Taiwan former President Lee Teng-hui has visited the Yasukuni war shrine in Tokyo in a move likely to anger China.
Mr Lee said there was nothing political or historical about his trip
Mr Lee, 84, said it was a private trip to pay his respects to his elder brother, who died fighting for Japan in WWII when Taiwan was a Japanese colony.
Yasukuni is seen by China as a symbol of Japan's past militarism.
The visit could lead to tensions between China and Japan's leaders who are preparing to meet on the sidelines of the G8 summit.
But Japan's Prime Minister Shinzo Abe had said he would not prevent Mr Lee's pilgrimage and said he did not expect it to harm relations with Beijing.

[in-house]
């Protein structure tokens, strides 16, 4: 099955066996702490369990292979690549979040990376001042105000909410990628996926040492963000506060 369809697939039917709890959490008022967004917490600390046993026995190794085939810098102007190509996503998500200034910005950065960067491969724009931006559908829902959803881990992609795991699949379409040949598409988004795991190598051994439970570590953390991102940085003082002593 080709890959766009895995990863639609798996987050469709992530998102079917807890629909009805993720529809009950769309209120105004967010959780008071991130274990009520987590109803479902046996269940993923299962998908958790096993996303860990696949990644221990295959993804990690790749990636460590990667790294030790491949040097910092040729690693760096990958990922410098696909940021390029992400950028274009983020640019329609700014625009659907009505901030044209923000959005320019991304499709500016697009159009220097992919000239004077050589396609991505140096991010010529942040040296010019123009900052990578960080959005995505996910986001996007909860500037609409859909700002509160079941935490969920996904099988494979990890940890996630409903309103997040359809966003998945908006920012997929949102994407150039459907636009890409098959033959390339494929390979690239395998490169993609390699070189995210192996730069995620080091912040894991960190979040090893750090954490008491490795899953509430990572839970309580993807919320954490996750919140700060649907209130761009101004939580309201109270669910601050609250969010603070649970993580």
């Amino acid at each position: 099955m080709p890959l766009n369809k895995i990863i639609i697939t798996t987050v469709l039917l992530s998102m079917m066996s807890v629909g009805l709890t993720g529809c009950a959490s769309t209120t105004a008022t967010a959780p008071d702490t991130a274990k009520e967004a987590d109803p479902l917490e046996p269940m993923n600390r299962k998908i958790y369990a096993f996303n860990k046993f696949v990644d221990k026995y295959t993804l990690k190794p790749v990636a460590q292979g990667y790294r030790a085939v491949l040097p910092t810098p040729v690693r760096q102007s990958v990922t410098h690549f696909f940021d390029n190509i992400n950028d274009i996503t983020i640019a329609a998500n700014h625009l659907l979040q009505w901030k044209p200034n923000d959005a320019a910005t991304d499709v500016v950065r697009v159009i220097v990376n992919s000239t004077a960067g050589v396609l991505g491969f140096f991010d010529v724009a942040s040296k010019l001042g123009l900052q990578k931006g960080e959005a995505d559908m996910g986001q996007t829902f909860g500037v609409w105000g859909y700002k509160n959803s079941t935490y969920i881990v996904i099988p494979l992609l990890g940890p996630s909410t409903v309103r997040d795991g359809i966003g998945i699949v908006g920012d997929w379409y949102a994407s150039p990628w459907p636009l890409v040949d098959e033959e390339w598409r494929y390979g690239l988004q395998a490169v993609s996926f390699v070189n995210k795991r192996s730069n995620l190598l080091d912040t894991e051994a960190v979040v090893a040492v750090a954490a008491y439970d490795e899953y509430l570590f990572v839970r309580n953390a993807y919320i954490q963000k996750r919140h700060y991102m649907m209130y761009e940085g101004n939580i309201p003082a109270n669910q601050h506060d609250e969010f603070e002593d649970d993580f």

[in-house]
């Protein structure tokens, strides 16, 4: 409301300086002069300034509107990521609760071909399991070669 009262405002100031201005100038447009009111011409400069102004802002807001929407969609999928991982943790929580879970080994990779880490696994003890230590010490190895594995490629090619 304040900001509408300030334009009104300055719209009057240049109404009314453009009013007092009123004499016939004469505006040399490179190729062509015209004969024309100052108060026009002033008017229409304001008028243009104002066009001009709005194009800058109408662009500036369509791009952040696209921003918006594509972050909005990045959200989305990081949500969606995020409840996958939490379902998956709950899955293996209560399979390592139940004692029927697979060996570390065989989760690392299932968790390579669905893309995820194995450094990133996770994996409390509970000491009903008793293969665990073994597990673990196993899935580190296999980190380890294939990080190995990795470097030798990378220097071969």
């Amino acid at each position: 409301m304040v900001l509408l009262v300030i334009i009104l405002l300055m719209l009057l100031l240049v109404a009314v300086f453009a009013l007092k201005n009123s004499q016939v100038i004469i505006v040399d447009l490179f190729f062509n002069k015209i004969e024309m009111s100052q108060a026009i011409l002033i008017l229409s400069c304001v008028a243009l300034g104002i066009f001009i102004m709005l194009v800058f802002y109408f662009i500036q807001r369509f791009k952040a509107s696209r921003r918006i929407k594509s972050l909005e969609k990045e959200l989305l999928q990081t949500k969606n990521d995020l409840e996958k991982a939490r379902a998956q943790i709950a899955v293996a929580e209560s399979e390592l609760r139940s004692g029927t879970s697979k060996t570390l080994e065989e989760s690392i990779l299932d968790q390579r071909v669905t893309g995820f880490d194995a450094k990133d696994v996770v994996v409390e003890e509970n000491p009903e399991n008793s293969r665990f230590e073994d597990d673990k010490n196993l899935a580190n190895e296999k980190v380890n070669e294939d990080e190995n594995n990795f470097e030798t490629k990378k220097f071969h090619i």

The shrine honours 2.5 million war dead, including soldiers from Taiwan and Korea who were drafted in to Japan's military.
Controversy over Yasukuni centres on the fact that 14 Japanese war criminals are venerated at the shrine, alongside other World War II dead.
"It is completely personal, please don't think of anything political or historical. As family, to show respect to my elder brother by visiting the shrine is something I must do," Mr Lee said before the trip to Yasukuni.
The ex-leader has been a strong critic of Beijing, which regards Taiwan as a breakaway province that it has vowed to retake - by force if necessary.
China says the shrine glorifies Japan's militaristic past
On Wednesday, Beijing accused Mr Lee of using his trip to push for Taiwanese independence, and for trying to undermine China-Japan relations.
Mr Lee began an 11-day cultural tour of Japan last week. Prior to his visit, China expressed "strong dissatisfaction" with Japan for allowing the trip.
Japan has official diplomatic relations with Beijing, but not with Taipei.